While I believe in the freedom of religion, I have always felt that differences in religions may cause more conflict and controversy rather than peace and harmony; that they may create more problems and issues than resolve them, as they are purportedly designed to do. This is evidenced quite clearly in the OMNI/PR forum on FlyerTalk, where politics as well as religion — the P and the R in OMNI/PR — are discussed with such passion and conviction that fierce and controversial debates usually erupt as a result, which is a reason why politics and religion are usually not allowed to be discussed in the public forums of FlyerTalk. If you are not a member of FlyerTalk for a certain length of time and have not posted content a certain amount of times, do not bother attempting to access the OMNI/PR forum, as you do not have the privileges required to participate.

I believe that spiritual beliefs are a personal and private matter, shared only when appropriate. I personally would not enter an airport lounge and start praying — but that is just me. You may not agree with what I believe, but that is all right — different belief systems make the world go ’round and add flavor to society, despite the potential shortcomings of religion in general. I believe that there is usually a time and place for everything — and even though I do not believe an airport lounge is a place to pray, that does not mean I believe it is the wrong thing to do, either. I certainly have absolutely no interest in attempting to restrict someone from freely practicing their religious beliefs. In fact, it would not bother me if I found myself in a similar situation to NYTA

…but at the same time, what about other people who might be more sensitive and uncomfortable, leading them to feel intimidated?

Where is the threshold as to what is acceptable as opposed to what is inappropriate? As I said earlier, that is subjective and cannot be answered definitively.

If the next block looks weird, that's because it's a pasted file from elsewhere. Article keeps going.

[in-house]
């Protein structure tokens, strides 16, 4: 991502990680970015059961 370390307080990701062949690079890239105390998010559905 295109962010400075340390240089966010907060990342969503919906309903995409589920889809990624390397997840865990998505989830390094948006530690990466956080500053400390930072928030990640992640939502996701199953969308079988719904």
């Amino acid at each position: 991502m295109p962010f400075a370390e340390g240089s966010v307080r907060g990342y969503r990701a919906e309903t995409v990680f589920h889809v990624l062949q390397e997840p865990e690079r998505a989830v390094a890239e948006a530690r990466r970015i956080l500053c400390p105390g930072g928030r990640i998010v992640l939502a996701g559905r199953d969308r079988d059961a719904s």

Rather, I believe that it is more important to keep an open mind and be respectful and considerate to other people around you — whether it is you or someone else engaging in their religious beliefs.

What are your thoughts?

  1. Aslong as they are quiet I have no problem with it at all. I often find myself in the United lounge Terminal C[around gate 128] coming off the redeye and almost always see men facing the windows, davening and quietly praying, I hope we don’t become so paranoid if someone publicly prays quietly.

  2. Personally if any number of muslims want to pray in the lounge, I see no problem with them doing so.
    Why is OK during certain sports events for the TV to be on loud and people will scream out if something goes their way or against them in the game. If you want to watch a Game either go to the venue, stay home or at your hotel or a sports bar, a lounge isnt a sports bar. Yet if the game isnt on people will be annoyed
    The Lounge isnt a Local Library, if you dont want people praying in it then lets apply All the rules of a Library to the Lounge, something I dont a single person wants to see including me

  3. I have seen some of the “non-denominational” chapels and have napped in a few of them and while they are supposed to be for all religions, most in the USA are distinctly Christian in design and layout, missing only the specific symbols. Most have pews rather than the space needed for kneeling.